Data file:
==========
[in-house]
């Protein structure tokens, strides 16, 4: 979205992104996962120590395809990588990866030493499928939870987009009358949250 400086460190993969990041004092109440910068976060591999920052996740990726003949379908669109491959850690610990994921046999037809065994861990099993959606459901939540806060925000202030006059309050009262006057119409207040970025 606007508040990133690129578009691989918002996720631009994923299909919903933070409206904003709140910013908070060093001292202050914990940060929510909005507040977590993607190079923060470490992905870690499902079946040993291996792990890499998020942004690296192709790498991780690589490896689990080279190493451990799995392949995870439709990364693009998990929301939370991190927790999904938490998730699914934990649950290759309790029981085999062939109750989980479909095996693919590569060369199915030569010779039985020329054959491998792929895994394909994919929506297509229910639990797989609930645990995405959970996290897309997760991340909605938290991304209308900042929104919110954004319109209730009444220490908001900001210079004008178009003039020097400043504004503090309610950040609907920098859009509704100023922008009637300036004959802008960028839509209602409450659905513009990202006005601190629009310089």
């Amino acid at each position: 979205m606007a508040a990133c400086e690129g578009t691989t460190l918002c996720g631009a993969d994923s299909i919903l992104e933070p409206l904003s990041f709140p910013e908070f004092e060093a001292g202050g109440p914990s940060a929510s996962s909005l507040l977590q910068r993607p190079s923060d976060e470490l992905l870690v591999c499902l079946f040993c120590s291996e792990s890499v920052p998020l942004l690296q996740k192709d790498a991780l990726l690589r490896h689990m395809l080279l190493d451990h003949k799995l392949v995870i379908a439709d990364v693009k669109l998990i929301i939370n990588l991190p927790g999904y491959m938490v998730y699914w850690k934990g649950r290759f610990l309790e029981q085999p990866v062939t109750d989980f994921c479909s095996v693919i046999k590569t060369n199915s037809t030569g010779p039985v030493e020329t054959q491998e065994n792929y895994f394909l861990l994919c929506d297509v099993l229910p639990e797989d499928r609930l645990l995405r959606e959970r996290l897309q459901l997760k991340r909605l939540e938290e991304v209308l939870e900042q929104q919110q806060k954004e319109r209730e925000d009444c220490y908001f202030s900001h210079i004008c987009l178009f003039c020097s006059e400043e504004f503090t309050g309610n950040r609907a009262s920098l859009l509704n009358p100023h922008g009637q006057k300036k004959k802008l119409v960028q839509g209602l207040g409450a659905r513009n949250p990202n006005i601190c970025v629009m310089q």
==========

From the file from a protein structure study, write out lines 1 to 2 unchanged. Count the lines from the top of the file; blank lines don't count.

[in-house]
């Protein structure tokens, strides 16, 4: 979205992104996962120590395809990588990866030493499928939870987009009358949250 400086460190993969990041004092109440910068976060591999920052996740990726003949379908669109491959850690610990994921046999037809065994861990099993959606459901939540806060925000202030006059309050009262006057119409207040970025 606007508040990133690129578009691989918002996720631009994923299909919903933070409206904003709140910013908070060093001292202050914990940060929510909005507040977590993607190079923060470490992905870690499902079946040993291996792990890499998020942004690296192709790498991780690589490896689990080279190493451990799995392949995870439709990364693009998990929301939370991190927790999904938490998730699914934990649950290759309790029981085999062939109750989980479909095996693919590569060369199915030569010779039985020329054959491998792929895994394909994919929506297509229910639990797989609930645990995405959970996290897309997760991340909605938290991304209308900042929104919110954004319109209730009444220490908001900001210079004008178009003039020097400043504004503090309610950040609907920098859009509704100023922008009637300036004959802008960028839509209602409450659905513009990202006005601190629009310089």